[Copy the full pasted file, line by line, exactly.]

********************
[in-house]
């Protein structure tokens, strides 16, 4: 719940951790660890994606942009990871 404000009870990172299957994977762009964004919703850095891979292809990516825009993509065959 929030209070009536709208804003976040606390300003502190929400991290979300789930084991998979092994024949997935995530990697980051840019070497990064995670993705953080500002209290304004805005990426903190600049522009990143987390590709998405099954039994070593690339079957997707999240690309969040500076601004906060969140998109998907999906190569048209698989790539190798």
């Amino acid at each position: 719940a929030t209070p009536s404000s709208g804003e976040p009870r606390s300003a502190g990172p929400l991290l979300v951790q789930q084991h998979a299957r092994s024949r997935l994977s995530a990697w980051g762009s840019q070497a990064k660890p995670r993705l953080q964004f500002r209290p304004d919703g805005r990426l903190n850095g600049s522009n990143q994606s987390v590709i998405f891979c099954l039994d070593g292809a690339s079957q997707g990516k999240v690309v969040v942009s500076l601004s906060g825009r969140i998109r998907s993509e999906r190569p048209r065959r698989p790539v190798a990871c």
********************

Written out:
[in-house]
């Protein structure tokens, strides 16, 4: 719940951790660890994606942009990871 404000009870990172299957994977762009964004919703850095891979292809990516825009993509065959 929030209070009536709208804003976040606390300003502190929400991290979300789930084991998979092994024949997935995530990697980051840019070497990064995670993705953080500002209290304004805005990426903190600049522009990143987390590709998405099954039994070593690339079957997707999240690309969040500076601004906060969140998109998907999906190569048209698989790539190798």
């Amino acid at each position: 719940a929030t209070p009536s404000s709208g804003e976040p009870r606390s300003a502190g990172p929400l991290l979300v951790q789930q084991h998979a299957r092994s024949r997935l994977s995530a990697w980051g762009s840019q070497a990064k660890p995670r993705l953080q964004f500002r209290p304004d919703g805005r990426l903190n850095g600049s522009n990143q994606s987390v590709i998405f891979c099954l039994d070593g292809a690339s079957q997707g990516k999240v690309v969040v942009s500076l601004s906060g825009r969140i998109r998907s993509e999906r190569p048209r065959r698989p790539v190798a990871c």